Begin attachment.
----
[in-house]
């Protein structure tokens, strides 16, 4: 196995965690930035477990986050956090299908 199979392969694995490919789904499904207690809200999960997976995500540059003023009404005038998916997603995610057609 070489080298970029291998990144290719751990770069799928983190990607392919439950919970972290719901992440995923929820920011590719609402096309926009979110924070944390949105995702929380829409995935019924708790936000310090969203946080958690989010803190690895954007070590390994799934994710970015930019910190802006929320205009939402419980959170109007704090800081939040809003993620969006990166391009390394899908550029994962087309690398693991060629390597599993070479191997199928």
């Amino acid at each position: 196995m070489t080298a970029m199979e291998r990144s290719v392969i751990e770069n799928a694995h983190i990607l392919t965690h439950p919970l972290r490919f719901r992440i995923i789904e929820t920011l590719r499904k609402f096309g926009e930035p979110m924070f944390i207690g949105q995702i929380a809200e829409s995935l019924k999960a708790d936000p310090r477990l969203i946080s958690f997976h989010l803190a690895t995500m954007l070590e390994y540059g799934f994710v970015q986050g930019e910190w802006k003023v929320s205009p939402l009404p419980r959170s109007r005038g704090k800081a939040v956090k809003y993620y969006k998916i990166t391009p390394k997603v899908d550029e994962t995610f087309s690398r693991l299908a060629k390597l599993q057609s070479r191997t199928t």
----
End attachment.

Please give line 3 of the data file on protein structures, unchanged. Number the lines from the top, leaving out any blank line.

């Amino acid at each position: 196995m070489t080298a970029m199979e291998r990144s290719v392969i751990e770069n799928a694995h983190i990607l392919t965690h439950p919970l972290r490919f719901r992440i995923i789904e929820t920011l590719r499904k609402f096309g926009e930035p979110m924070f944390i207690g949105q995702i929380a809200e829409s995935l019924k999960a708790d936000p310090r477990l969203i946080s958690f997976h989010l803190a690895t995500m954007l070590e390994y540059g799934f994710v970015q986050g930019e910190w802006k003023v929320s205009p939402l009404p419980r959170s109007r005038g704090k800081a939040v956090k809003y993620y969006k998916i990166t391009p390394k997603v899908d550029e994962t995610f087309s690398r693991l299908a060629k390597l599993q057609s070479r191997t199928t």